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New cyclist. 120mm sit bones. Which Brooks saddle should I buy?

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New cyclist. 120mm sit bones. Which Brooks saddle should I buy?

Old 02-22-19, 09:17 PM
  #1  
kyle01
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New cyclist. 120mm sit bones. Which Brooks saddle should I buy?

Hi, everyone,

I am new to the forum here and want to get into cycling. I will mainly be riding on paved rails-to-trails routes. I talked to an experienced cyclist about what type of seat to buy, and he told me that I needed to measure my sit bones. I measured them and they are 120mm (5 inches) apart. I would like to buy a Brooks saddle because of the great things I have heard about them. Which saddle should I buy? The B17 is the most popular. Does that make it the best? Should I get the narrow one based on my sit bones? Is the Brooks Flyer better because of its shock absorption? I will be riding an old Raleigh Grand Prix from the early 1970s if that helps.

Thanks,
Kyle
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Old 02-23-19, 01:08 AM
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Hi Kyle,

Welcome to the Bike Forums! Can't go wrong with Brooks. Recognizing this is not the "For Sale" forum and, since you're a Newbie and may not know about Personal Messages...
As it turns out I have a brand new Books Flyer in black I'm not using, in its original box.
Let me know if you have an interest.

Last edited by DrDyno; 02-23-19 at 11:28 AM.
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Old 02-23-19, 06:55 AM
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Thank you for the offer! Let me think about that. Do you think that a Flyer would fit my 120mm sit bones? It has a 175mm width. Is that too wide? I heard someone say that you should only add 25-30mm to your sit bone width to buy a seat. Is that true?
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Old 02-23-19, 08:08 AM
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Unfortunately, finding the right saddle isn't a digital process - more of a hunt and peck thing."The proof of the pudding is in the eating."

$80.00 shipped for that saddle BTW is a killer deal.
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Old 02-23-19, 10:12 AM
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Buying a saddle is always risky if you cannot try it out. One general rule is the more upright the riding position the wider the saddle, the more bent over the narrower. If there is any way to try some different saddles try them out. I would think $80 for that saddle is a steal if it is fairly unworn, but if it doesn't fit it isn't worth it. Kinda like buying shoes without trying them on. Great if you have worn out a good fitting shoe and can just buy new, but otherwise not so much.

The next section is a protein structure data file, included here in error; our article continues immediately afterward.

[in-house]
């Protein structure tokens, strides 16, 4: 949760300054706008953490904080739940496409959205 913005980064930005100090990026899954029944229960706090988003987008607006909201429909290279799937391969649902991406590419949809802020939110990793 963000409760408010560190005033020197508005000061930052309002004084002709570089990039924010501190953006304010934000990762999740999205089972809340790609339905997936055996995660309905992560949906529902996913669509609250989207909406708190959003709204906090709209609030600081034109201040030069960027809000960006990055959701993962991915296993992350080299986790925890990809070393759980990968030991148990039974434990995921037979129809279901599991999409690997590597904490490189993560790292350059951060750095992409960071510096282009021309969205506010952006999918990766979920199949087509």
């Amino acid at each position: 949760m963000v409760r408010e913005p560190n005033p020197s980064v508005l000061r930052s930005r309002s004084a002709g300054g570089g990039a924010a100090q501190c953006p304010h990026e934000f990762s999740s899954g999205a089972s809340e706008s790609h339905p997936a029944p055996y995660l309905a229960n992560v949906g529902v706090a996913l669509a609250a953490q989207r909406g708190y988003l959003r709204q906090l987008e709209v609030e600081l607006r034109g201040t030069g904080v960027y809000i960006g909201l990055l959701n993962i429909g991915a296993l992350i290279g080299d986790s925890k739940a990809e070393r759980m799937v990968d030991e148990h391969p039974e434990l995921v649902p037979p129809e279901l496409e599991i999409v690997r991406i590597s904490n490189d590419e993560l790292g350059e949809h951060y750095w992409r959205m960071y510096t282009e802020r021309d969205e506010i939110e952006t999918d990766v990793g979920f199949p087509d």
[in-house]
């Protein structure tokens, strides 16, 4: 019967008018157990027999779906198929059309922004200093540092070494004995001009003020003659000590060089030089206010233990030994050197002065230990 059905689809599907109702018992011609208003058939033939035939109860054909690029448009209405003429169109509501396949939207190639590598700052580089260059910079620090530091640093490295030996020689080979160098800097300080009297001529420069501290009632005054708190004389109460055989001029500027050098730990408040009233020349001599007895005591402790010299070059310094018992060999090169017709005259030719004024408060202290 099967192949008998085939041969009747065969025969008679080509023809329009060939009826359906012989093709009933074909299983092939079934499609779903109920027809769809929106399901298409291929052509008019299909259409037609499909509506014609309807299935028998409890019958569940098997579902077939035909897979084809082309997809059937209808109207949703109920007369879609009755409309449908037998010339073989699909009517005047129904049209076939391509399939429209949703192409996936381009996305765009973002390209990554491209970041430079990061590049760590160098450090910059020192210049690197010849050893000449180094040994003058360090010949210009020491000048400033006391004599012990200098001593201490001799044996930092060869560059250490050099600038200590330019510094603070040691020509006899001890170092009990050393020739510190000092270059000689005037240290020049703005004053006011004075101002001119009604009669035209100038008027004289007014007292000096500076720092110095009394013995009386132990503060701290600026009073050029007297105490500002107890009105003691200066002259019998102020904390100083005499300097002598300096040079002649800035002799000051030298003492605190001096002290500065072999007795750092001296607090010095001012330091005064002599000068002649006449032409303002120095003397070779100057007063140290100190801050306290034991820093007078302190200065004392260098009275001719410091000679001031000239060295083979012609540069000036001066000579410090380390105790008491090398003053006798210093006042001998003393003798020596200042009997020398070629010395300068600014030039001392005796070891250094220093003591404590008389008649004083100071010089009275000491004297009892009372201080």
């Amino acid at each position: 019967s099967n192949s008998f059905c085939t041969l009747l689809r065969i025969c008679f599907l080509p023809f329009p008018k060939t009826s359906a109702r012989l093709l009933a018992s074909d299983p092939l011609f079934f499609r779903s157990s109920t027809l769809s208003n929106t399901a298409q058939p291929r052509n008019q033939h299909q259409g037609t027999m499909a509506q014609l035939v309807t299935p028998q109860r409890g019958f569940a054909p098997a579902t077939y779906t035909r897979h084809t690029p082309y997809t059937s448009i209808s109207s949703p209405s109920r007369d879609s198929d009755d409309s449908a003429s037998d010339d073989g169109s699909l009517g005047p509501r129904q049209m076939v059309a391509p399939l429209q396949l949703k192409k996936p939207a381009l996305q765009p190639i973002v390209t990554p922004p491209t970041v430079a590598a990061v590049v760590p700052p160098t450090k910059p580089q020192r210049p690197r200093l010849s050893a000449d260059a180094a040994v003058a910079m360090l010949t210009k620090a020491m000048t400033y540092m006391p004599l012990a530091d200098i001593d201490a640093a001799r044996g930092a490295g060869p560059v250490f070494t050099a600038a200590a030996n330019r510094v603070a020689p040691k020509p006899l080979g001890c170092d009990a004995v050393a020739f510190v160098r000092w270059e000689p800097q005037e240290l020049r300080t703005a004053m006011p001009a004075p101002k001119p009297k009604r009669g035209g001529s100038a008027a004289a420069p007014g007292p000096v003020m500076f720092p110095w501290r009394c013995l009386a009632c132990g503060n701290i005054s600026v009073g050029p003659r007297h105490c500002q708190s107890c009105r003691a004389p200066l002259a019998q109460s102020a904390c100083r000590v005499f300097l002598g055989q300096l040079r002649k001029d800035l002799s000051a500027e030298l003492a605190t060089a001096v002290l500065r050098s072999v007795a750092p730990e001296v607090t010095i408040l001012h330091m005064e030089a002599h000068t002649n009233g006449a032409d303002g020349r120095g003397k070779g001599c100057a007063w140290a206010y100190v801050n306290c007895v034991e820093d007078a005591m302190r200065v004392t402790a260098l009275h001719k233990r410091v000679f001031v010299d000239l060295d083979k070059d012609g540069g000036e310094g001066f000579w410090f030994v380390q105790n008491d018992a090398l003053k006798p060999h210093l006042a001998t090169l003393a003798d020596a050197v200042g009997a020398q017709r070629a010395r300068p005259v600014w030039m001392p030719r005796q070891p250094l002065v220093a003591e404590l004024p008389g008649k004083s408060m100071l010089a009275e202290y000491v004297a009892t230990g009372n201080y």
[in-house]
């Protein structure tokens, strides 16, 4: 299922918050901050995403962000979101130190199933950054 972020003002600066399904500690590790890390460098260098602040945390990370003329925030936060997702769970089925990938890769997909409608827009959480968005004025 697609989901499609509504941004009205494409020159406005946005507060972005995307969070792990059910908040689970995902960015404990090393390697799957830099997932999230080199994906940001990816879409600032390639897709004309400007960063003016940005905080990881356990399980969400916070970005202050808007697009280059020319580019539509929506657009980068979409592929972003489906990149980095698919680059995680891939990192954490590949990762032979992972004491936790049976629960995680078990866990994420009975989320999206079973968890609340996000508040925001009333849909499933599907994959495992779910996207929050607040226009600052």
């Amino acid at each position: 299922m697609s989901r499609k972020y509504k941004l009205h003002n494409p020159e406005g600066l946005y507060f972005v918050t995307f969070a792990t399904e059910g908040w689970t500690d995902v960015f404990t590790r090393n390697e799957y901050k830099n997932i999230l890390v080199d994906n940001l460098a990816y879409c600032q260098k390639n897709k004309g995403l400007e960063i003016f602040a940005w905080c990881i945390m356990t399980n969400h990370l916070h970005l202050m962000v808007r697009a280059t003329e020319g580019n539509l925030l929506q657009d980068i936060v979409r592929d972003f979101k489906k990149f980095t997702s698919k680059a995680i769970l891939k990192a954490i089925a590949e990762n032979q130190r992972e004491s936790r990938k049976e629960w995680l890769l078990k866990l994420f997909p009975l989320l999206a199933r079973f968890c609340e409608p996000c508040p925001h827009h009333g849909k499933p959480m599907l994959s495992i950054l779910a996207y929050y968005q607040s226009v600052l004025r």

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Old 02-23-19, 11:46 AM
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Originally Posted by 12boy View Post
Buying a saddle is always risky if you cannot try it out. One general rule is the more upright the riding position the wider the saddle, the more bent over the narrower. If there is any way to try some different saddles try them out. I would think $80 for that saddle is a steal if it is fairly unworn, but if it doesn't fit it isn't worth it.
Good advice from 12boy! I originally bought the Brooks Flyer for my commuter. What I didn't realize was at my weight of 158# it would take many, many miles to break it in and I ride that bike too infrequently to ever get comfortable.

Regardless what your sit bone distance is and what saddle you choose, your bum is going to have to "get used to it." It took me five saddles to finally choose a Kontact Saddle for my primary road bike. Even so, getting fully used to it took several hundred miles. Today, months later, my saddle no longer determines the length of my ride. I would guess most riders have similar experiences. Point is... your first saddle will, most likely, not be your last saddle.
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Old 02-23-19, 12:01 PM
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Although I do like Brooks, I live my Rivet saddles better.

Leather saddles are a bit different size wise than regular saddles. They look bigger because the outer frame acts like the ends of a hammock. One of the key features is that they have a tension adjustment which allows you to get right to the sweet spot.
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Old 02-23-19, 12:12 PM
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I'm happy with my (non-Brooks) noseless saddle.
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Old 02-23-19, 02:13 PM